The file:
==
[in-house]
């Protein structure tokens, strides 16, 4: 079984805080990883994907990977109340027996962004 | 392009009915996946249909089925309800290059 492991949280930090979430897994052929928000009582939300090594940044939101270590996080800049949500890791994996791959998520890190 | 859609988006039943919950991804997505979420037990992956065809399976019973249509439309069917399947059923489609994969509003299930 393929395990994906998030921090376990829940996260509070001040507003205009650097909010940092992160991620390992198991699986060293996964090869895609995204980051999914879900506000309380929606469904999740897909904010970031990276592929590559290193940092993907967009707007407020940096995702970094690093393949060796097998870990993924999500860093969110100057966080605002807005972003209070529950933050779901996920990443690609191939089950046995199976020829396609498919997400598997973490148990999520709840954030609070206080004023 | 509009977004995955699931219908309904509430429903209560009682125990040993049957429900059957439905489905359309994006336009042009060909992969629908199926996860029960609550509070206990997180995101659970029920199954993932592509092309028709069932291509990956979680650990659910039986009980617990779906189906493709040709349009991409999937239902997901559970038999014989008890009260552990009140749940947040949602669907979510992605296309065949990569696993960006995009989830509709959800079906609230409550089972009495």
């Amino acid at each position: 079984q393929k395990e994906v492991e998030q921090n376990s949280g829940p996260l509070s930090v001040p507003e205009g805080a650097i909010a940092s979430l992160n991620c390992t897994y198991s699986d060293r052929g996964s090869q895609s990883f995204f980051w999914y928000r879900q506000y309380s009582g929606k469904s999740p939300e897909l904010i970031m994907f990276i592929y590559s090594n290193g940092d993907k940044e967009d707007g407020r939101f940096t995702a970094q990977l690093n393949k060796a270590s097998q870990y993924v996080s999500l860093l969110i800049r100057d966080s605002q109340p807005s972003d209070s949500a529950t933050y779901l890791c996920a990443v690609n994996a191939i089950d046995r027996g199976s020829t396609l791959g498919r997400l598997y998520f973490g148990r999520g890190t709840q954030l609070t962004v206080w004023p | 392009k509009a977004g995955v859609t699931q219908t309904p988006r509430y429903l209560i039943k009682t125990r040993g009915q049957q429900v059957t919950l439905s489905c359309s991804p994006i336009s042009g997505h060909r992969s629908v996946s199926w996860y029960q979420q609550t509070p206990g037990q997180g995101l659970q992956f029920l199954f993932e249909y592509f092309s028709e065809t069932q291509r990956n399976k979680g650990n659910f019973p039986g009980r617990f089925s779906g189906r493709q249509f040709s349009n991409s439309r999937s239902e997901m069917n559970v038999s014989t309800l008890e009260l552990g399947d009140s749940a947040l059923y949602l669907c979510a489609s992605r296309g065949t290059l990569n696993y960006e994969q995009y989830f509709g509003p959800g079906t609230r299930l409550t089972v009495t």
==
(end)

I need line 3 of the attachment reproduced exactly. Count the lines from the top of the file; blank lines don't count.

């Amino acid at each position: 079984q393929k395990e994906v492991e998030q921090n376990s949280g829940p996260l509070s930090v001040p507003e205009g805080a650097i909010a940092s979430l992160n991620c390992t897994y198991s699986d060293r052929g996964s090869q895609s990883f995204f980051w999914y928000r879900q506000y309380s009582g929606k469904s999740p939300e897909l904010i970031m994907f990276i592929y590559s090594n290193g940092d993907k940044e967009d707007g407020r939101f940096t995702a970094q990977l690093n393949k060796a270590s097998q870990y993924v996080s999500l860093l969110i800049r100057d966080s605002q109340p807005s972003d209070s949500a529950t933050y779901l890791c996920a990443v690609n994996a191939i089950d046995r027996g199976s020829t396609l791959g498919r997400l598997y998520f973490g148990r999520g890190t709840q954030l609070t962004v206080w004023p | 392009k509009a977004g995955v859609t699931q219908t309904p988006r509430y429903l209560i039943k009682t125990r040993g009915q049957q429900v059957t919950l439905s489905c359309s991804p994006i336009s042009g997505h060909r992969s629908v996946s199926w996860y029960q979420q609550t509070p206990g037990q997180g995101l659970q992956f029920l199954f993932e249909y592509f092309s028709e065809t069932q291509r990956n399976k979680g650990n659910f019973p039986g009980r617990f089925s779906g189906r493709q249509f040709s349009n991409s439309r999937s239902e997901m069917n559970v038999s014989t309800l008890e009260l552990g399947d009140s749940a947040l059923y949602l669907c979510a489609s992605r296309g065949t290059l990569n696993y960006e994969q995009y989830f509709g509003p959800g079906t609230r299930l409550t089972v009495t």